Investigation Of Deadly COVID Outbreak Found State-Run Veterans Home ‘Inefficient, Reactive…Chao
“Lack of COVID-19 preparation,” paired with “failures in communication” both in and outside of the state-run LaSalle Veterans Home contributed to a major COVID-19 outbreak that killed 36 residents at the facility and infected dozens more, according to a report published by Gov. JB Pritzker’s administration Friday.
The investigation revealed missed opportunities and warning signs that could have stemmed the severity of November’s outbreak or even prevented it altogether. The report concluded individuals and policies — or lack thereof — in both the LaSalle home and at the Illinois Department of Veterans’ Affairs, which runs the facility, resulted in a COVID response that was “inefficient, reactive and chaotic,” the report said.
Read more: LaSalle Veterans’ Home Administrator Fired After 32 Residents Dead From COVID-19 OutbreakFormer IDVA Director Linda Chapa LaVia, who resigned in January after making a “mutual decision” with Pritzker, is characterized as a largely absentee agency head in the report. According to interviews cited by investigators, Chapa LaVia “was not a hands-on or engaged day-to-day Director.” Instead, Chapa LaVia’s chief of staff Tony Kolbeck essentially ran the department — a notion Kolbeck himself acknowledged, according to the report.
Pritzker’s office and IDVA’s new acting director, appointed April 1, stressed Friday that many of the suggested fixes contained in the report have already been implemented even before receiving the final report Monday, or are in the process of remedying. Earlier this month, the family of a 90-year-old Korean War veteran who died in November sued the state for $2 million.
“There is nothing more critical to our department’s mission than ensuring the heroes in our homes are safe and receive the quality care they deserve,” Acting Director Terry Prince said in a statement accompanying the report’s release Friday.
The COVID outbreak at LaSalle, and smaller outbreaks at the IDVA’s homes in Manteno and Quincy, present a challenge to Pritzker. In 2018, he waged a campaign against former Republican Gov. Bruce Rauner partially on the message that the venture capitalist-turned-politician failed in his handling of the Legionnaires’ disease outbreak at the Quincy facility in 2015, which killed 13 residents and sickened many more.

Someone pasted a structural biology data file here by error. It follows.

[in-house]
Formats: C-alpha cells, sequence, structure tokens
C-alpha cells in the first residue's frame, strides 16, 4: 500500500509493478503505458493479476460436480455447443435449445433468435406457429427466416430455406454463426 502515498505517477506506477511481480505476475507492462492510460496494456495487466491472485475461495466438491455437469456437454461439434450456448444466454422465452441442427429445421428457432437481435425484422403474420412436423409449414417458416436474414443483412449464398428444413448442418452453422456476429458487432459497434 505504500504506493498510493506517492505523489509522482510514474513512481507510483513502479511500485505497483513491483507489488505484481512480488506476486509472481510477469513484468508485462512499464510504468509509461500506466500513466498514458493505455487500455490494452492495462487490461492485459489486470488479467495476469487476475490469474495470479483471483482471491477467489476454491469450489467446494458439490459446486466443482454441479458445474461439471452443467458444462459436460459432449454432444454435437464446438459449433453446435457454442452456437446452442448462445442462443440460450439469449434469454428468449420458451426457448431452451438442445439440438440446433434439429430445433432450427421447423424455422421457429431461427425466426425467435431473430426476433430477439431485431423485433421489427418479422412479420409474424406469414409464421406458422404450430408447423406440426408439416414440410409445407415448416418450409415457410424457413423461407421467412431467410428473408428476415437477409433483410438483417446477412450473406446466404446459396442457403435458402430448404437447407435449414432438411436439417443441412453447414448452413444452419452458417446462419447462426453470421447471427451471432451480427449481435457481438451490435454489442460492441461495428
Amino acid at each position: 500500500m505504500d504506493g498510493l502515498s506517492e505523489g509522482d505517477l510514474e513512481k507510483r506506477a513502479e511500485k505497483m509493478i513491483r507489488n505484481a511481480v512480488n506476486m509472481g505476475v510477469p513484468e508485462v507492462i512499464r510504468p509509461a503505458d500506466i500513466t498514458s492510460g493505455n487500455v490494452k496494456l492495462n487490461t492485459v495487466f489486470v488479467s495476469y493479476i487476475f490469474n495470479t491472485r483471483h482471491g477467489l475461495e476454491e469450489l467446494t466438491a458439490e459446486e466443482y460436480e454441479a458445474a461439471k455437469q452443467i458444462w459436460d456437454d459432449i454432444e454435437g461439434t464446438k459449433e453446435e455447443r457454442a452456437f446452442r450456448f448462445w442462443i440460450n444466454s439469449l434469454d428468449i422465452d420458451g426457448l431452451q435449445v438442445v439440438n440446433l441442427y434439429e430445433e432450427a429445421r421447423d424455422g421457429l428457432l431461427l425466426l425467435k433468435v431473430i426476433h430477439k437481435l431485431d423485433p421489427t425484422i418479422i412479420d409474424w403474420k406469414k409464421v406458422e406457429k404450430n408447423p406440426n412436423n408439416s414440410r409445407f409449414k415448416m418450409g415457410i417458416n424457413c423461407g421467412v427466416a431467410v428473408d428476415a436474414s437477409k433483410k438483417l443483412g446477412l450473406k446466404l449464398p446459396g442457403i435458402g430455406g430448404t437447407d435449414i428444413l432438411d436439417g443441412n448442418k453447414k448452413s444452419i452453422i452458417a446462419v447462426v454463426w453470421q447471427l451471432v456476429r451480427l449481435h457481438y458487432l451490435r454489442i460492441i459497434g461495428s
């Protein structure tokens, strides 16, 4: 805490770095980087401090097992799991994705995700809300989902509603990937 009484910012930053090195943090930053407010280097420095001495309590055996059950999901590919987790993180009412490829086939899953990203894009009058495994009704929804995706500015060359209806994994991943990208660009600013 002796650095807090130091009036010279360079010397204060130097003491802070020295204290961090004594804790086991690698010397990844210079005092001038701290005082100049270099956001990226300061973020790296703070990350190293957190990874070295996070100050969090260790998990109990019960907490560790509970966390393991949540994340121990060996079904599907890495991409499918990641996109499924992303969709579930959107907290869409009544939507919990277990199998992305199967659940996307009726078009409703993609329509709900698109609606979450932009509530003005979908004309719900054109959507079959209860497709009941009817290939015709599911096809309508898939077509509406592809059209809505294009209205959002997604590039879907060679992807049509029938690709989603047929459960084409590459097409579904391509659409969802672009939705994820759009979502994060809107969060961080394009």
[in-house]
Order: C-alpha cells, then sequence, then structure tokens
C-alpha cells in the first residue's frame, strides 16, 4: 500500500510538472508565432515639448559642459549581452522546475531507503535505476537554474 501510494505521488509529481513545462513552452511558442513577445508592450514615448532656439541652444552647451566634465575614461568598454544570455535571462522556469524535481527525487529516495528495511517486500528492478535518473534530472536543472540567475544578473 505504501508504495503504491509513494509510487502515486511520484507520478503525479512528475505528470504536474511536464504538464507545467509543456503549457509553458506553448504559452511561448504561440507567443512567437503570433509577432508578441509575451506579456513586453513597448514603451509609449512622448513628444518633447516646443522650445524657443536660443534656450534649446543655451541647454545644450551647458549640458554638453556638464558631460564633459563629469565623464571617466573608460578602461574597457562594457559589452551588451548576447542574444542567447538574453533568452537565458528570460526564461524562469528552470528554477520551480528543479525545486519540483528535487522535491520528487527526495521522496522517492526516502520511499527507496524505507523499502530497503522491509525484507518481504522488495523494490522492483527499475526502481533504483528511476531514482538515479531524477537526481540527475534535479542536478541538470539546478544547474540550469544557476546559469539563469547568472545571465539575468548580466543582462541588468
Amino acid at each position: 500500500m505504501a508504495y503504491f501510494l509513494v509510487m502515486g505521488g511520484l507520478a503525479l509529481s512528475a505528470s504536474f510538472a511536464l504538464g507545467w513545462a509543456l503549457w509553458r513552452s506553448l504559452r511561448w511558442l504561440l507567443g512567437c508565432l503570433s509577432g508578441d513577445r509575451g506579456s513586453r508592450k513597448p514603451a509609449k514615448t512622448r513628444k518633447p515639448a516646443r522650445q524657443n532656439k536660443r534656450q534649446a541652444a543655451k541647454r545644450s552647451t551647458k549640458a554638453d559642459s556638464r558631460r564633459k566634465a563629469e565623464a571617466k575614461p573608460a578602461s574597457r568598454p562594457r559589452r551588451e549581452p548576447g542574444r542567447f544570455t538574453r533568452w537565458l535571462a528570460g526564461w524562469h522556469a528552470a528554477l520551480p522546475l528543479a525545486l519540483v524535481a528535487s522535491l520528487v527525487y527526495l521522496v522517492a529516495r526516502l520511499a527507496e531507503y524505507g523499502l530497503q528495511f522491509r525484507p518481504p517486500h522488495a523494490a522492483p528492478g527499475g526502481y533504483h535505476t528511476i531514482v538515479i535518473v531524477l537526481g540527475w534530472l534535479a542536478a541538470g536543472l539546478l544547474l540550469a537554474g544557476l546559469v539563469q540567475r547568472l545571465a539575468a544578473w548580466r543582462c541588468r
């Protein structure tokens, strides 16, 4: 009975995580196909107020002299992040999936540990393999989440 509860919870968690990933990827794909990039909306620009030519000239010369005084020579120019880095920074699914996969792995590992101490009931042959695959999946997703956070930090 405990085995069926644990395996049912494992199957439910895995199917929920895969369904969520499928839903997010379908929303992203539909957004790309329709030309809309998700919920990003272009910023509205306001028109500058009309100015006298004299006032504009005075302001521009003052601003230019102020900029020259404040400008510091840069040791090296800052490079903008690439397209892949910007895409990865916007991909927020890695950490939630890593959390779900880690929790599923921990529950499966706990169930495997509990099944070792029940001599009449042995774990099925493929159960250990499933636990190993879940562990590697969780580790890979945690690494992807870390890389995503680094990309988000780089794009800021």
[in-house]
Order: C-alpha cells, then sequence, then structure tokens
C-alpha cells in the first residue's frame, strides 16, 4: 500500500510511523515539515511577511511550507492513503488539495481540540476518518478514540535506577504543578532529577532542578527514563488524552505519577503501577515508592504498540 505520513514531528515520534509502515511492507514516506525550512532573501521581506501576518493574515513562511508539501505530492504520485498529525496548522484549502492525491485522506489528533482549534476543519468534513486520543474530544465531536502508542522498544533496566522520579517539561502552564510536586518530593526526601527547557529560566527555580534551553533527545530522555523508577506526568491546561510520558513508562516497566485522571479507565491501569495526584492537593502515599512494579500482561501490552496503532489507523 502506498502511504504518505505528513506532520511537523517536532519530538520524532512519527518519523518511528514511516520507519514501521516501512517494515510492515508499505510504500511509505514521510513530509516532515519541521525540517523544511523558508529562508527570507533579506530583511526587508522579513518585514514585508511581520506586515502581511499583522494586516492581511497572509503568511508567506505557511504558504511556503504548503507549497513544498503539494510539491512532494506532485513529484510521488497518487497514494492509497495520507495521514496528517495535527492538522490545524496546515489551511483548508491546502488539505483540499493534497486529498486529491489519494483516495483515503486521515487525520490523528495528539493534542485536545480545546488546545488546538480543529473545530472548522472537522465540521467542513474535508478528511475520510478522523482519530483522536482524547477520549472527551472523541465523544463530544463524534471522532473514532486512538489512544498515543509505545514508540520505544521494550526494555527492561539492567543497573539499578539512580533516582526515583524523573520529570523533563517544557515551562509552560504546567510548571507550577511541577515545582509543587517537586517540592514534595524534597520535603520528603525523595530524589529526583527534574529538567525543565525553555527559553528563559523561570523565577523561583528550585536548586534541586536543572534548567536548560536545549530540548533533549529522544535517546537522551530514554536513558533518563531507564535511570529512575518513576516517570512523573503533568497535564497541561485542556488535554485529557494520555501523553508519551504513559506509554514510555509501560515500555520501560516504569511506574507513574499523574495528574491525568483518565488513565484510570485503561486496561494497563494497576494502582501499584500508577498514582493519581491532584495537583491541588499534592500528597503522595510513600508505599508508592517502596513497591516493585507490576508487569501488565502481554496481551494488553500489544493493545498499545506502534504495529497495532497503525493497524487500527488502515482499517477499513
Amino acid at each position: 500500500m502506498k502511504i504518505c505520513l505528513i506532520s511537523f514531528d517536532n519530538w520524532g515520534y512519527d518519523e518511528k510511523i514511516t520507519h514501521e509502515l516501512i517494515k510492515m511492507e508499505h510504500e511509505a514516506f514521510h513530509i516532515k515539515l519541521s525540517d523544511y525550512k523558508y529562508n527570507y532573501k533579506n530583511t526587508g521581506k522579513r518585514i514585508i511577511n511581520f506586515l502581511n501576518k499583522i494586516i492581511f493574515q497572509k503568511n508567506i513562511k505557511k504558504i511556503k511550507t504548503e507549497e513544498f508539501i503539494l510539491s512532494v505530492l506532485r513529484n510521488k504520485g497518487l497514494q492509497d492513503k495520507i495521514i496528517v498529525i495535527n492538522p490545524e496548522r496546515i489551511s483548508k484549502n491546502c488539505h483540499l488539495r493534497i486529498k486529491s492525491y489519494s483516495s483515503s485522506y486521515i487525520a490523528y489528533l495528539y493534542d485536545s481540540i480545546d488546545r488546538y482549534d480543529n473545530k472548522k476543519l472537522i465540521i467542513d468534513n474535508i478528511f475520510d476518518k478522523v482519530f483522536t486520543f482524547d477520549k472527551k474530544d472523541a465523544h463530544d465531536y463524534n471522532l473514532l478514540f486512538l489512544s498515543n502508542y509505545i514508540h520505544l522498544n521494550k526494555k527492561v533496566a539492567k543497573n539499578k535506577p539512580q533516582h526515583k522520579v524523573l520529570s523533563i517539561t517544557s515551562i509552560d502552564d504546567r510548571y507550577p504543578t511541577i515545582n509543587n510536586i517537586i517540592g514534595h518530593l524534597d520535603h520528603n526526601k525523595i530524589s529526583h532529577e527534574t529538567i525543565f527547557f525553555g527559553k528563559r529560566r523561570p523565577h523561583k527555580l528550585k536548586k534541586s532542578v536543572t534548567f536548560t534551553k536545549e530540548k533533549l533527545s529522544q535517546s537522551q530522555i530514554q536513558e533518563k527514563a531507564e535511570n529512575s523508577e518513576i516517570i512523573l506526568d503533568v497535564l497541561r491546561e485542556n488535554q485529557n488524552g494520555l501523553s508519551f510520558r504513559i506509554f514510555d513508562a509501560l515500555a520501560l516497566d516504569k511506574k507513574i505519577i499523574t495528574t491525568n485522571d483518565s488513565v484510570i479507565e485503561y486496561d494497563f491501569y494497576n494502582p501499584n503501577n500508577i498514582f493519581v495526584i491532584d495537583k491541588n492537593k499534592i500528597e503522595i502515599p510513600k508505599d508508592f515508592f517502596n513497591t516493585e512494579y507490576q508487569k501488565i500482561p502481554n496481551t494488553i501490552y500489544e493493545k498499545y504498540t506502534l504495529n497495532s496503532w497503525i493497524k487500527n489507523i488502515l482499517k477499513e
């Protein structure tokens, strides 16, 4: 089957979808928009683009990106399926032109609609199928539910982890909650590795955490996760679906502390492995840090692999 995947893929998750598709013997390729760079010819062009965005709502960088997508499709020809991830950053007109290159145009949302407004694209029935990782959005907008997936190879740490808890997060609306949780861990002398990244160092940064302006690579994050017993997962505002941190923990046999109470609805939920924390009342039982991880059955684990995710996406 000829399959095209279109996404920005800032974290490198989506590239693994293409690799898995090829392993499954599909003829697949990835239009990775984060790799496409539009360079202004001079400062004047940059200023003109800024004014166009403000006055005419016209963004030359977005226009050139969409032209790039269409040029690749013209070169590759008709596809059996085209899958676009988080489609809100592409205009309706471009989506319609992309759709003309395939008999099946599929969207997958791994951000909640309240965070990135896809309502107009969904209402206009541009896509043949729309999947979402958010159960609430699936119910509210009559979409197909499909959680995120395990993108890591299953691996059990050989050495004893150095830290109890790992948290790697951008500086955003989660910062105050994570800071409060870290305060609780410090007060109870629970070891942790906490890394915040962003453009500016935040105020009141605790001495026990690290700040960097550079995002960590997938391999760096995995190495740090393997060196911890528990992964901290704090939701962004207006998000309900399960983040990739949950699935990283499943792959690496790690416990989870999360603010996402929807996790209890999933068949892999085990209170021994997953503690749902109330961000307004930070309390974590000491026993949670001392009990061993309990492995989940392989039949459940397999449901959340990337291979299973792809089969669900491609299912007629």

Within days of being sworn in, Pritzker requesteda “complete review of the health, safety, and security process,” at the state’s four veterans’ homes via executive order. The resulting external audit made nearly two-dozen suggestions for improving health and safety at the facilities. But according to Friday’s report, many recommended fixes, including updating and standardizing infection control policies across the four homes, were never made.
Pritzker announced the investigation into the LaSalle home’s COVID crisis in November, the same day IDVA published preliminary reports from the Illinois Department of Public Health and U.S. Department of Veterans Affairs, which both made site visits a couple weeks into the fast-moving outbreak. Those initial findings included attention-grabbing details like the use of alcohol-free hand sanitizer, which is less effective against the coronavirus, and an unsubstantiated claim thatstaff members allegedly attended a Halloween party together a day before the first four cases among residents and staff were reported at the home.